But I think it’d be useful at this point to turn specifically to the sort of information age and think about that, because that’s the one that people are concerned about… So, you know, when my colleagues and I started working on this question quite a while ago about, “How does computerization change labor markets?”, it seemed like a very diffuse question. And so we tried to set up in a very concrete way and said, “Okay, well what exactly are the things that computers substitute? And what are the things they complement? And what does that mean for what workers will do?”
Well, the first thing to understand about computers is they are symbolic processors that follow codified sequences of instructions, programs, or rules. And so the things that are most susceptible to computerization or to automation with computers are things where we have explicit procedures for accomplishing them… Right? They’re what my colleagues and I often call “routine tasks.” I don’t mean routine in the sense of mundane. I mean routine in the sense of being codifiable. And so, you know, it was, you know, the things that were first automated with computers were things like, well, first, military applications like encryption. And then banking and census-taking and insurance, and then things like word processing and office clerical operations.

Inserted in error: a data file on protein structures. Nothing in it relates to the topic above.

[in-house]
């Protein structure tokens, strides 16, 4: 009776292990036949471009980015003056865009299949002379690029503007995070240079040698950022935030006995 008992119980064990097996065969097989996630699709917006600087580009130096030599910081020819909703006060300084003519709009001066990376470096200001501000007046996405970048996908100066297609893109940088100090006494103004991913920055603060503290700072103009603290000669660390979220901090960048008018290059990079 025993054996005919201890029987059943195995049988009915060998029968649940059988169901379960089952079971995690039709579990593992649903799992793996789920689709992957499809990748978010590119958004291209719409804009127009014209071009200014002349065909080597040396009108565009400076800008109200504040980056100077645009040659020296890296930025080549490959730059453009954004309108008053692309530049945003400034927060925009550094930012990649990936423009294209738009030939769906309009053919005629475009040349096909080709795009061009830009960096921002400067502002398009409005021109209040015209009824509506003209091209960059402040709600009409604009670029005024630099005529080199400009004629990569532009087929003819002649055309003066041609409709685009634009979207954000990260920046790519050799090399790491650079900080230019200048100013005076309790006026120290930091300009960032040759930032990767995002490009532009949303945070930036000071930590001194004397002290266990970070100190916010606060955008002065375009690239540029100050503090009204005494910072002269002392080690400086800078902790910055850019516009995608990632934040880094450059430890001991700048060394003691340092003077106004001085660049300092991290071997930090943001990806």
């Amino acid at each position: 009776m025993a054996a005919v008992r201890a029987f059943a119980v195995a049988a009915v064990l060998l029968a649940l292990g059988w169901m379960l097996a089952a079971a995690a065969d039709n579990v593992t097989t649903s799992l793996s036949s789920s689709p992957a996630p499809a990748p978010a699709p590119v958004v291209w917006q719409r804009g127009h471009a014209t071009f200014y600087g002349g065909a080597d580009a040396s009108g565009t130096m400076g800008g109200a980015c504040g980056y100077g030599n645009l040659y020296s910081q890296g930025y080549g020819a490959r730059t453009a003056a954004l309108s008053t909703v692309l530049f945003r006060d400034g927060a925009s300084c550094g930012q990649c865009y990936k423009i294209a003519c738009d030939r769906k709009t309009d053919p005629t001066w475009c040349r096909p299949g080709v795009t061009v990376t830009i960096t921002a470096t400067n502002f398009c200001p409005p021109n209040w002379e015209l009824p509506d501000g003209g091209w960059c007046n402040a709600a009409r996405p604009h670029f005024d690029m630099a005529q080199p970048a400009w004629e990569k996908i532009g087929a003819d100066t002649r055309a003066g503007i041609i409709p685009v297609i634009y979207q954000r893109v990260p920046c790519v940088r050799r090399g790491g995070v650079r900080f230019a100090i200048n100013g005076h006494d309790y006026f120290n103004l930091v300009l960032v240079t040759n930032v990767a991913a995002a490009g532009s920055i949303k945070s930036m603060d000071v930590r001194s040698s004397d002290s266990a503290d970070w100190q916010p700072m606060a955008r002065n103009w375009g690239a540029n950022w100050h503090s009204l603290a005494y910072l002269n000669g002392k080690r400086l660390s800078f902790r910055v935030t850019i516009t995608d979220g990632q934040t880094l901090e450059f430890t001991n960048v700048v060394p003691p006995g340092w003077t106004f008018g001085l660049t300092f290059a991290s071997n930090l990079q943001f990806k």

But what you didn’t see computer doing a lot of, and still don’t in fact, are tasks that demand flexibility and don’t follow well-understood procedures. So, I don’t know how to tell someone how do you write a persuasive essay, or come up with a great new hypothesis, or develop an exciting product that no one has seen before. We don’t have a cookbook for doing that…. What computers have been very, very good at is substituting, or what we’ve been very good at doing with computers, is substituting them for routine, codifiable tasks — so the tasks done by workers on production lines, the tasks done by clerical workers, the tasks done by librarians, the tasks done by kind of paraprofessionals like legal assistants who, you know, go into the stacks for you. And so we see a big decline in clerical workers. We see a decline in production workers. We see a decline even maybe in, you know, kind of lower-level management positions because they’re all kind of information-processing tasks that have been codified.
DUBNER: And David, what can you tell us about the share of jobs of those different types, so you talk about routine, abstract and mundane jobs. Routine are the ones that are most easily substituted for by computer? Yeah?